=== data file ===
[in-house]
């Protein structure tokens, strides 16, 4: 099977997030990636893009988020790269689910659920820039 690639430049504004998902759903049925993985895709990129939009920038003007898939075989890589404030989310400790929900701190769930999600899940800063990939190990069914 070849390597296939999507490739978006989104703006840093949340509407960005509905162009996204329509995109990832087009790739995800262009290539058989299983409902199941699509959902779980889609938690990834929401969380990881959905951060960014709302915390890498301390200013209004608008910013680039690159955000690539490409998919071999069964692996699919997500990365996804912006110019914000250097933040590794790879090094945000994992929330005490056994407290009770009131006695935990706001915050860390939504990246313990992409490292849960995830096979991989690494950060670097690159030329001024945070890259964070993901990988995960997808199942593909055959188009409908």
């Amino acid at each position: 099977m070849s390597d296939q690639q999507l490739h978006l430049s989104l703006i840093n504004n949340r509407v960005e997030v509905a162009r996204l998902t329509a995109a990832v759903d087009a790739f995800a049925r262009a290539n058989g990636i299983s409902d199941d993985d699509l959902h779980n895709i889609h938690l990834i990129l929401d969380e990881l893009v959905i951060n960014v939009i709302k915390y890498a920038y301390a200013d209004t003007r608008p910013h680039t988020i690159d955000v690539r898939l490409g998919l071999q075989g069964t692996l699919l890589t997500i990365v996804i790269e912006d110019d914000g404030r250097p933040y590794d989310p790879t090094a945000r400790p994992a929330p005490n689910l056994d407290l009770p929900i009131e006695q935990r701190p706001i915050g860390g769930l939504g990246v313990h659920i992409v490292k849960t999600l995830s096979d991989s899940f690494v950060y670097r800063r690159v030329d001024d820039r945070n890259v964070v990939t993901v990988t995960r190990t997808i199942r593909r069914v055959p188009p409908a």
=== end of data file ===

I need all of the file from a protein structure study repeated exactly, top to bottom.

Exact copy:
[in-house]
């Protein structure tokens, strides 16, 4: 099977997030990636893009988020790269689910659920820039 690639430049504004998902759903049925993985895709990129939009920038003007898939075989890589404030989310400790929900701190769930999600899940800063990939190990069914 070849390597296939999507490739978006989104703006840093949340509407960005509905162009996204329509995109990832087009790739995800262009290539058989299983409902199941699509959902779980889609938690990834929401969380990881959905951060960014709302915390890498301390200013209004608008910013680039690159955000690539490409998919071999069964692996699919997500990365996804912006110019914000250097933040590794790879090094945000994992929330005490056994407290009770009131006695935990706001915050860390939504990246313990992409490292849960995830096979991989690494950060670097690159030329001024945070890259964070993901990988995960997808199942593909055959188009409908």
């Amino acid at each position: 099977m070849s390597d296939q690639q999507l490739h978006l430049s989104l703006i840093n504004n949340r509407v960005e997030v509905a162009r996204l998902t329509a995109a990832v759903d087009a790739f995800a049925r262009a290539n058989g990636i299983s409902d199941d993985d699509l959902h779980n895709i889609h938690l990834i990129l929401d969380e990881l893009v959905i951060n960014v939009i709302k915390y890498a920038y301390a200013d209004t003007r608008p910013h680039t988020i690159d955000v690539r898939l490409g998919l071999q075989g069964t692996l699919l890589t997500i990365v996804i790269e912006d110019d914000g404030r250097p933040y590794d989310p790879t090094a945000r400790p994992a929330p005490n689910l056994d407290l009770p929900i009131e006695q935990r701190p706001i915050g860390g769930l939504g990246v313990h659920i992409v490292k849960t999600l995830s096979d991989s899940f690494v950060y670097r800063r690159v030329d001024d820039r945070n890259v964070v990939t993901v990988t995960r190990t997808i199942r593909r069914v055959p188009p409908a």